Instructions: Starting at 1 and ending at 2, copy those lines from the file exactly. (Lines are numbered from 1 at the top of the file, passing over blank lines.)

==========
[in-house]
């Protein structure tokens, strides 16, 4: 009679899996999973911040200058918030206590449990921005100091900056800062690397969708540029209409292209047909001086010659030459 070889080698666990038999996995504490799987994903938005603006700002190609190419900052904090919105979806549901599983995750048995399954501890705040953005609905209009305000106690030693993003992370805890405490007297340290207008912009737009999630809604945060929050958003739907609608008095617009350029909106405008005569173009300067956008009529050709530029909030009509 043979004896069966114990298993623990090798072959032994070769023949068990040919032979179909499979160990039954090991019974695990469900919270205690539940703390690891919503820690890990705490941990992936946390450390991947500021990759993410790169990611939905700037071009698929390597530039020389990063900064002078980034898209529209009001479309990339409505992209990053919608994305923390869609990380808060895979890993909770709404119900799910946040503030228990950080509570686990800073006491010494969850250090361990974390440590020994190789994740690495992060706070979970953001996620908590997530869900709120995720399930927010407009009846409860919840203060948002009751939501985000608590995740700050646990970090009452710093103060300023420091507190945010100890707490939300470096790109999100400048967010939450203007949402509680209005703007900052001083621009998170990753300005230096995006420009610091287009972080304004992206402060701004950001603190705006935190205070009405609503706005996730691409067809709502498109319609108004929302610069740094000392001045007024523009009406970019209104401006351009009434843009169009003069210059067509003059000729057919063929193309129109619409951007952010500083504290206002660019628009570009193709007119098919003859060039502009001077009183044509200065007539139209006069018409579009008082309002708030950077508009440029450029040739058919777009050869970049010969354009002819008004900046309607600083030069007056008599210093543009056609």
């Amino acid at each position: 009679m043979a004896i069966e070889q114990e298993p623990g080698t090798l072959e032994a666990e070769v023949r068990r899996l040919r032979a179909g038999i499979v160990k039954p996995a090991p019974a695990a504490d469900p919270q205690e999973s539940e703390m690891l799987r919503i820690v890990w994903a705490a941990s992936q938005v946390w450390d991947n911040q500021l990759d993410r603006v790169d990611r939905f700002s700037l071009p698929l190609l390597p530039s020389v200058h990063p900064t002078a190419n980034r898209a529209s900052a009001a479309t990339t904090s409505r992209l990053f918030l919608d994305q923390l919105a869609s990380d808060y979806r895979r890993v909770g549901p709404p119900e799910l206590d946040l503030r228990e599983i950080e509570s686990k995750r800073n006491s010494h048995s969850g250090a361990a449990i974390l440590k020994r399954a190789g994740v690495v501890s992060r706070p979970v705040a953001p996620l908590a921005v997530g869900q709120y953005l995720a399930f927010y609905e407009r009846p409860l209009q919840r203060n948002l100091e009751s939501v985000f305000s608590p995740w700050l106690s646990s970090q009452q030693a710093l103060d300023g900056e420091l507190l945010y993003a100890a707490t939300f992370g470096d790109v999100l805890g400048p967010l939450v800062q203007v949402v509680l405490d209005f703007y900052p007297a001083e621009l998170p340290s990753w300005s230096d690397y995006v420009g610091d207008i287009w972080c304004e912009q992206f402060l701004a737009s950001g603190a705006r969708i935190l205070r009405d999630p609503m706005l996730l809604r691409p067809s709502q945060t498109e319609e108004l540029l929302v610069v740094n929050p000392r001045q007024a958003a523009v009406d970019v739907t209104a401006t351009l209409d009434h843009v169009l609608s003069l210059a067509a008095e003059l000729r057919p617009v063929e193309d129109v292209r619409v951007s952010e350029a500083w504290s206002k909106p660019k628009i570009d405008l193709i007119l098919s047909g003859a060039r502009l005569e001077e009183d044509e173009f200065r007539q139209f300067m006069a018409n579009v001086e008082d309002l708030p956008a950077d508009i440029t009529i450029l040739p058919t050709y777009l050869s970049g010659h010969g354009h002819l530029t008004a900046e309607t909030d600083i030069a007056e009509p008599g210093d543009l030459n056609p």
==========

[in-house]
């Protein structure tokens, strides 16, 4: 009679899996999973911040200058918030206590449990921005100091900056800062690397969708540029209409292209047909001086010659030459 070889080698666990038999996995504490799987994903938005603006700002190609190419900052904090919105979806549901599983995750048995399954501890705040953005609905209009305000106690030693993003992370805890405490007297340290207008912009737009999630809604945060929050958003739907609608008095617009350029909106405008005569173009300067956008009529050709530029909030009509 043979004896069966114990298993623990090798072959032994070769023949068990040919032979179909499979160990039954090991019974695990469900919270205690539940703390690891919503820690890990705490941990992936946390450390991947500021990759993410790169990611939905700037071009698929390597530039020389990063900064002078980034898209529209009001479309990339409505992209990053919608994305923390869609990380808060895979890993909770709404119900799910946040503030228990950080509570686990800073006491010494969850250090361990974390440590020994190789994740690495992060706070979970953001996620908590997530869900709120995720399930927010407009009846409860919840203060948002009751939501985000608590995740700050646990970090009452710093103060300023420091507190945010100890707490939300470096790109999100400048967010939450203007949402509680209005703007900052001083621009998170990753300005230096995006420009610091287009972080304004992206402060701004950001603190705006935190205070009405609503706005996730691409067809709502498109319609108004929302610069740094000392001045007024523009009406970019209104401006351009009434843009169009003069210059067509003059000729057919063929193309129109619409951007952010500083504290206002660019628009570009193709007119098919003859060039502009001077009183044509200065007539139209006069018409579009008082309002708030950077508009440029450029040739058919777009050869970049010969354009002819008004900046309607600083030069007056008599210093543009056609």